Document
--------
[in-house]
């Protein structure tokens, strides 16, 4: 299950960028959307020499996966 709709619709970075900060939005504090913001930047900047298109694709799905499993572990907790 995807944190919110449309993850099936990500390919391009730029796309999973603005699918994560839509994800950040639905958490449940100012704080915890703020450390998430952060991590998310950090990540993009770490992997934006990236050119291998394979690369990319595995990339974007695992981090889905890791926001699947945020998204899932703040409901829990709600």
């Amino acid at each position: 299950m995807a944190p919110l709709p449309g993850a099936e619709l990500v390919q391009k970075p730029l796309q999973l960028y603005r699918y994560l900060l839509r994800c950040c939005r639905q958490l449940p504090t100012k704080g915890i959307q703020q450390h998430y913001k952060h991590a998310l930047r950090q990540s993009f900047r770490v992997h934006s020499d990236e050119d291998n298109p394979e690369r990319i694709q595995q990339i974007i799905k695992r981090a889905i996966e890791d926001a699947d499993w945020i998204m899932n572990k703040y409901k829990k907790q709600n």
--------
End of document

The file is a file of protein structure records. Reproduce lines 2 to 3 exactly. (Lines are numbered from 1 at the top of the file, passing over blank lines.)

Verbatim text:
């Protein structure tokens, strides 16, 4: 299950960028959307020499996966 709709619709970075900060939005504090913001930047900047298109694709799905499993572990907790 995807944190919110449309993850099936990500390919391009730029796309999973603005699918994560839509994800950040639905958490449940100012704080915890703020450390998430952060991590998310950090990540993009770490992997934006990236050119291998394979690369990319595995990339974007695992981090889905890791926001699947945020998204899932703040409901829990709600």
């Amino acid at each position: 299950m995807a944190p919110l709709p449309g993850a099936e619709l990500v390919q391009k970075p730029l796309q999973l960028y603005r699918y994560l900060l839509r994800c950040c939005r639905q958490l449940p504090t100012k704080g915890i959307q703020q450390h998430y913001k952060h991590a998310l930047r950090q990540s993009f900047r770490v992997h934006s020499d990236e050119d291998n298109p394979e690369r990319i694709q595995q990339i974007i799905k695992r981090a889905i996966e890791d926001a699947d499993w945020i998204m899932n572990k703040y409901k829990k907790q709600n």